Normally we might regard stealing books as a fairly low-level crime: even as a not altogether unacceptable means of spreading the reading habit. “[Theft] is part and parcel of what it is to be a bookseller – a certain percentage of books will wander off, and over time you know what they’ll be,” says James Daunt, chief executive of Waterstones, as reported by The Guardian. However earlier this month there was an unusual book heist from a Thetford warehouse. The Norfolk Police described these books as “not the sort of thing you see every day”. The haul included first editions of The Hobbit, Winnie the Pooh and Harry Potter and the Philosopher’s Stone. Can this Harry Potter book really be worth £40,000 as asserts? Who puts these prices on books? Harry Potter was such a publishing phenomenon that one would assume that second hand copies would be a drug on the market. It can’t be that rare can it?

Well, it turns out that it can be. Wikipedia tells us  “In June 1997, Bloomsbury published Philosopher’s Stone with an initial print-run of 500 copies in hardback, 300 of which were distributed to libraries” so the book is actually quite rare, and, given popular fervor, such a price might actually be realistic. “Her original name, ‘Joanne Rowling’, can be found in small print on the copyright page of this first British edition. (The 1998 first American edition would remove reference to ‘Joanne’ completely.) The short initial print run was standard for first novels . . . Examples from this initial print run have sold for as much as $33,460 in a 2007 Heritage Auction.”

One might like to argue with the assertion that 500 copies was standard for first novels in the 1990s. If you added another zero, I might not object. If the hardback came out simultaneously with a paperback edition, (the table of dates in the Wikipedia article appears actually to be for the US Scholastic edition) then a short run of the hardback might have been done if the publisher had wanted the paperback to be the primary edition. Maybe if they were doing a few hardbacks just to supply the library market, 500 might have not been too out of the way. I don’t think that Bloomsbury was focussed on the paperback though. They may have just done 500 as a sort of prepublication test, though this seems unusual and in need of some explanation. One would assume that information about this would be available somewhere, but I’m not able to find it in any reasonable timeframe. We have of course to remember that hindsight always distorts. The book was by no means guaranteed to be a publishing sensation. The public had to weigh in for that to come about. Bloomsbury however look like they were being strangely cautious. They can hardly be assumed to have been intending to fuel the second-hand market twenty years on. Obviously everyone woke up to reality quite quickly after publication and reprints in quantities way north of 500 were quickly done. For example a copy from the 22nd printing of the book is available second hand at £48. So in order to fund your retirement you’ll need one of these 500 1st edition 1st printing copies with the J. K. expanded to Joanne.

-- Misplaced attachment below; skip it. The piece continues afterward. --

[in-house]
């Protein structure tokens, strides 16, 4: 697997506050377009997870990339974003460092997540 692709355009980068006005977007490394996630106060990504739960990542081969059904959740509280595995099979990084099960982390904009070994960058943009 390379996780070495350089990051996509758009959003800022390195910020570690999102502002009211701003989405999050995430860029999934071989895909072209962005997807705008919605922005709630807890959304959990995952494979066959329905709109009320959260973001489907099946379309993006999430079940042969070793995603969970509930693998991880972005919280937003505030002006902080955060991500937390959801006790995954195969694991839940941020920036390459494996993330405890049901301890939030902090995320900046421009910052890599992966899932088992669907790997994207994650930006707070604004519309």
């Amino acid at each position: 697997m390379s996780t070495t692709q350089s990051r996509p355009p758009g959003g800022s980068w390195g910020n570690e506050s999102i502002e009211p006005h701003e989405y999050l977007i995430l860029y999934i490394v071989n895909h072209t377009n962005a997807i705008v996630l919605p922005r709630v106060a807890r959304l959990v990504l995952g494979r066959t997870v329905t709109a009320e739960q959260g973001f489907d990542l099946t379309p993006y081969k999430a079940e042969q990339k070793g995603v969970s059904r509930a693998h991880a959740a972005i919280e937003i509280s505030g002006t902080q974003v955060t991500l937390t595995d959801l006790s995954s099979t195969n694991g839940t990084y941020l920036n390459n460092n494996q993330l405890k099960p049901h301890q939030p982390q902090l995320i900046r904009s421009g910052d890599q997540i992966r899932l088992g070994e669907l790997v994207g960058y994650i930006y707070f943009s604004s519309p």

The resale value of your books is governed by rarity (and condition). has a simple site where you can see what current offerings are for this or that book. Bear in mind that the prices delivered are the prices people are being asked to pay, not the amount a dealer will offer you. That will be a good deal less: book dealers need to make a profit too.